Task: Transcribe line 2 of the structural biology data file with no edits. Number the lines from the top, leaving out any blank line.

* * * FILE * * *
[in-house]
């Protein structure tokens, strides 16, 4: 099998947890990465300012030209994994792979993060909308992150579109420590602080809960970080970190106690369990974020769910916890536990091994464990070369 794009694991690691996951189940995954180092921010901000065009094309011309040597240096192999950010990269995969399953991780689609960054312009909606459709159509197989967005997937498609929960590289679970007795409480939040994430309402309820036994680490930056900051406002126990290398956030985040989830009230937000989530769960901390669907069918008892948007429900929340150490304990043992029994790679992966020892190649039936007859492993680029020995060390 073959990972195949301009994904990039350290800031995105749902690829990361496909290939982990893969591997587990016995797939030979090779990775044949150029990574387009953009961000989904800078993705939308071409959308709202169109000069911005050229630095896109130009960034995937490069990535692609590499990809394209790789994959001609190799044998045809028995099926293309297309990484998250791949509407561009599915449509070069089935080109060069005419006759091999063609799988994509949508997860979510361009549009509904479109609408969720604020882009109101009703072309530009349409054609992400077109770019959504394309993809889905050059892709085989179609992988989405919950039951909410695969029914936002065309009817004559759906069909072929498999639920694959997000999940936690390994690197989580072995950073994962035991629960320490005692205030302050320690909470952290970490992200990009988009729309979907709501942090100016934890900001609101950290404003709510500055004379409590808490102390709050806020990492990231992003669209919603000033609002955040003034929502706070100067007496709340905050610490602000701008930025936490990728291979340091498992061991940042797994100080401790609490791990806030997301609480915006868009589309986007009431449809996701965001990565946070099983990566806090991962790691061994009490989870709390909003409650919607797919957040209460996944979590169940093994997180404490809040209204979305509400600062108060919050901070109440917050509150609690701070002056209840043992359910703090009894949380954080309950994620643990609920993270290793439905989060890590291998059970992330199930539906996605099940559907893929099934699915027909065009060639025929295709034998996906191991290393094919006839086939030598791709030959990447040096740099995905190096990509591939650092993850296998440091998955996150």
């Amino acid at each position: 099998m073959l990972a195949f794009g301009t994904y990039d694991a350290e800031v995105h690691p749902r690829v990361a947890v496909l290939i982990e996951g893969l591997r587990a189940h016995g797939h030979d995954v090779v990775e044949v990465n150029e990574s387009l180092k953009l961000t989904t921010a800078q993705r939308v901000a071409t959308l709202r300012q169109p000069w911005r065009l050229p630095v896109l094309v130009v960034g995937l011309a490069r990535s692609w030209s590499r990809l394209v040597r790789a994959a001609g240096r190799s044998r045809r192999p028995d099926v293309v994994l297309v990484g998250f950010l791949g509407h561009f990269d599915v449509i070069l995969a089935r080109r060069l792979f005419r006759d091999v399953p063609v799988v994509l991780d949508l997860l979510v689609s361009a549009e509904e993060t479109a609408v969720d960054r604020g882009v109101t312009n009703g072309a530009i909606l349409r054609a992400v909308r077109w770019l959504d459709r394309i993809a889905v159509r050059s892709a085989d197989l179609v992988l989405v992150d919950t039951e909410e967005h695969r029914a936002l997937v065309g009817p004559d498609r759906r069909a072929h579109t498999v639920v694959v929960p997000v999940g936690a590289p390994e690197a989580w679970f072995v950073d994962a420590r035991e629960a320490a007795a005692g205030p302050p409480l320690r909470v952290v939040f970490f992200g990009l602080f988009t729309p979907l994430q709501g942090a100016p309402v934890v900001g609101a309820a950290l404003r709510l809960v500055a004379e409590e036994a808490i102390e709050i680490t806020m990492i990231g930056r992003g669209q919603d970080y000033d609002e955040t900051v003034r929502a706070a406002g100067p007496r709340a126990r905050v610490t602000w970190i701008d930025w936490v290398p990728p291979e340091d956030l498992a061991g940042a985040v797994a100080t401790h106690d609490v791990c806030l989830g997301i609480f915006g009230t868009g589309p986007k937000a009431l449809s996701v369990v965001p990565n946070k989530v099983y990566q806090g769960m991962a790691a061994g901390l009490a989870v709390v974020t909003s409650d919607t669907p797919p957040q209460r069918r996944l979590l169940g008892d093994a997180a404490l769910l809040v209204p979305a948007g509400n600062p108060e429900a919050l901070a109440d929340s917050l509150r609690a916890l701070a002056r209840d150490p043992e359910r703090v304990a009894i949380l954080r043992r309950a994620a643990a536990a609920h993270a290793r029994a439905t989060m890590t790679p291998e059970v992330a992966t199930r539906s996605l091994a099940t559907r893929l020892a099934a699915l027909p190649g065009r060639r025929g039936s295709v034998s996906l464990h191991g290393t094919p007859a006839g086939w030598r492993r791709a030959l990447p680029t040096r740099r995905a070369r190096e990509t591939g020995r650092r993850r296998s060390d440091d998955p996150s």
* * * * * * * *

């Protein structure tokens, strides 16, 4: 099998947890990465300012030209994994792979993060909308992150579109420590602080809960970080970190106690369990974020769910916890536990091994464990070369 794009694991690691996951189940995954180092921010901000065009094309011309040597240096192999950010990269995969399953991780689609960054312009909606459709159509197989967005997937498609929960590289679970007795409480939040994430309402309820036994680490930056900051406002126990290398956030985040989830009230937000989530769960901390669907069918008892948007429900929340150490304990043992029994790679992966020892190649039936007859492993680029020995060390 073959990972195949301009994904990039350290800031995105749902690829990361496909290939982990893969591997587990016995797939030979090779990775044949150029990574387009953009961000989904800078993705939308071409959308709202169109000069911005050229630095896109130009960034995937490069990535692609590499990809394209790789994959001609190799044998045809028995099926293309297309990484998250791949509407561009599915449509070069089935080109060069005419006759091999063609799988994509949508997860979510361009549009509904479109609408969720604020882009109101009703072309530009349409054609992400077109770019959504394309993809889905050059892709085989179609992988989405919950039951909410695969029914936002065309009817004559759906069909072929498999639920694959997000999940936690390994690197989580072995950073994962035991629960320490005692205030302050320690909470952290970490992200990009988009729309979907709501942090100016934890900001609101950290404003709510500055004379409590808490102390709050806020990492990231992003669209919603000033609002955040003034929502706070100067007496709340905050610490602000701008930025936490990728291979340091498992061991940042797994100080401790609490791990806030997301609480915006868009589309986007009431449809996701965001990565946070099983990566806090991962790691061994009490989870709390909003409650919607797919957040209460996944979590169940093994997180404490809040209204979305509400600062108060919050901070109440917050509150609690701070002056209840043992359910703090009894949380954080309950994620643990609920993270290793439905989060890590291998059970992330199930539906996605099940559907893929099934699915027909065009060639025929295709034998996906191991290393094919006839086939030598791709030959990447040096740099995905190096990509591939650092993850296998440091998955996150």